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Bill Status

Passed Senate Committee

Introduced In House


House Sponsor: Representative Lilian Jiménez

Senate Sponsor: Senator Adriane Johnson

Support HB 3375

Give people sentenced as children a chance to submit a new petition.

Bill overview

In 2012, the US Supreme Court created a new constitutional rule requiring states to consider youth and relevant characteristics (peer and familial pressure, family history, history of abuse, potential for rehabilitation, level of participation in the crime, etc.) when sentencing young people (Miller v. Alabama).

In 2014, the Illinois General Assembly adopted these factors into state law with the bipartisan Public Act 99-0069. Illinois courts now must consider those factors when sentencing people 18 and younger in adult court. The Illinois Supreme Court later extended the Miller factors to 18-20-year-olds (People v. Harris).

The problem is Illinois’ law makes it extremely difficult for a person to file more than one post-conviction petition, and the Illinois Supreme Court ruled that Miller isn’t a sufficient reason for a person to be able to file a second petition.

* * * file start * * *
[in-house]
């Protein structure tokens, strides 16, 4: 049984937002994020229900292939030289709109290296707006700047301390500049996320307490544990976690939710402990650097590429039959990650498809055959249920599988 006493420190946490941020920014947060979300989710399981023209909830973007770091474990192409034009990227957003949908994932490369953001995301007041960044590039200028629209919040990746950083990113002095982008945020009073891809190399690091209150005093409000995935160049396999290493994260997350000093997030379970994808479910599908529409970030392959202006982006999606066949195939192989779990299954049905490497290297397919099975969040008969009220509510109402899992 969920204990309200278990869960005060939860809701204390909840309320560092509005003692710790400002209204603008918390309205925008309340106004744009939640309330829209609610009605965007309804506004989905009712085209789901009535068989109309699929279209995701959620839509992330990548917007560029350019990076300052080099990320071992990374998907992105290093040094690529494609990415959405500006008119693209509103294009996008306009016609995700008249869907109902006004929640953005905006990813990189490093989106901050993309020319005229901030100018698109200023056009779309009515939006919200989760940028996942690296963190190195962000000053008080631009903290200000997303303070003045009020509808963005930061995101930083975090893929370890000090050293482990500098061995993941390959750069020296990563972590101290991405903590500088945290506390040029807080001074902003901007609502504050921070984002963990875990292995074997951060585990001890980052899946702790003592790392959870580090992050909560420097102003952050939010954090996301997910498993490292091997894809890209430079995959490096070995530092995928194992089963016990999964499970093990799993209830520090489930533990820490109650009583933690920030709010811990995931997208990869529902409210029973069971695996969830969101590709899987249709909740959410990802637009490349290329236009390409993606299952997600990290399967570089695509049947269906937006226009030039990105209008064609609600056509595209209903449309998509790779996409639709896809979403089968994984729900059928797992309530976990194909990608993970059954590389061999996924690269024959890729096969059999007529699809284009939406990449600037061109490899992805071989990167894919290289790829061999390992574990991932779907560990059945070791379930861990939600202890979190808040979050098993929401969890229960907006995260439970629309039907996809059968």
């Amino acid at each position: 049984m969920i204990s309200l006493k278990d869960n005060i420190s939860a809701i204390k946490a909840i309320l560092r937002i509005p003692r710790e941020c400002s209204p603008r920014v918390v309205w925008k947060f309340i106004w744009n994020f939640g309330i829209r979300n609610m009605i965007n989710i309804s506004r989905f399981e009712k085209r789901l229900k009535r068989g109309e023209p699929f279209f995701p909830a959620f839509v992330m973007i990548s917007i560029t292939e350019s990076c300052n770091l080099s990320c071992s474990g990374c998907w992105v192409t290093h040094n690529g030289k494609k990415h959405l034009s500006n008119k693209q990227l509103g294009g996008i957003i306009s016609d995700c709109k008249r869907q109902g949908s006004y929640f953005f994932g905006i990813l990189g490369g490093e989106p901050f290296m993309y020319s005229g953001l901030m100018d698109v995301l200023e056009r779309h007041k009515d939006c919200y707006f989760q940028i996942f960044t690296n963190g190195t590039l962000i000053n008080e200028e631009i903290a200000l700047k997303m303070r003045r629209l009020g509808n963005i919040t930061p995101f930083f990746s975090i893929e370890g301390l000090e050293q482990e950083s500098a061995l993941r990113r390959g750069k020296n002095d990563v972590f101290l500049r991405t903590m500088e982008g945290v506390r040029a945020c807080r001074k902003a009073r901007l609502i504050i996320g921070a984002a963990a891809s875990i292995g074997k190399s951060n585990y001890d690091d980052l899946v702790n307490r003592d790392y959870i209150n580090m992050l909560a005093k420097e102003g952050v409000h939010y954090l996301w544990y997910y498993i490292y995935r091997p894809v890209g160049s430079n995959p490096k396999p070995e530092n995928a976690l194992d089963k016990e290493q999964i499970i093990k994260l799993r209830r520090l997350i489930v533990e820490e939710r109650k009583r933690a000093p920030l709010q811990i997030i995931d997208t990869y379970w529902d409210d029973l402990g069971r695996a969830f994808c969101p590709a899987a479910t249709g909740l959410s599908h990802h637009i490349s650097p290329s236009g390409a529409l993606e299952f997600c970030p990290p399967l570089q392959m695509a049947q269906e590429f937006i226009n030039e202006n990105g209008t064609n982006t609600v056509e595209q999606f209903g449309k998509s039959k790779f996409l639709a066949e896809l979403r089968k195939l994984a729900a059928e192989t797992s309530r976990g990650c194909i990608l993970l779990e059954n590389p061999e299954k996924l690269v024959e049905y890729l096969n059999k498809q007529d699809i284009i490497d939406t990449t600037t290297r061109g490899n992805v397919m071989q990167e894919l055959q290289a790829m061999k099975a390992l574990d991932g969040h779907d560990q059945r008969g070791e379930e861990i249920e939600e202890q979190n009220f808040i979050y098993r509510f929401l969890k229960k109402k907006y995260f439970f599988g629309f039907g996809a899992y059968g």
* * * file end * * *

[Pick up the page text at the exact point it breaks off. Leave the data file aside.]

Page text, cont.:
HB 3375 would create a narrow exception to the Post-Conviction Hearing Act. The bill would eliminate the “cause” requirement for people sentenced before they turned 21 who want to file new petitions citing their youth.

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HB 3375 would amend the Post-Conviction Hearing Act to allow a limited number of people to file new petitions in Circuit Court. There is precedent for such a legislative override of a procedural hurdle in the Act. Illinois enacted the Torture Inquiry and Relief Commission (TIRC) Act (775 ILCS 40) to allow survivors of Jon Burge and police torture to argue their constitutional rights were violated. The TIRC Act overrode the time limitations of the Post-Conviction Hearing Act to allow Burge survivors who missed that time limitations to file petitions.

Similar to the legislation created through the TIRC Act, HB 3375 would allow people convicted in their youth to file a successive post-conviction petition in circuit court. The goal is to establish a narrow exception to the Post-Conviction Hearing Act’s “cause” requirement.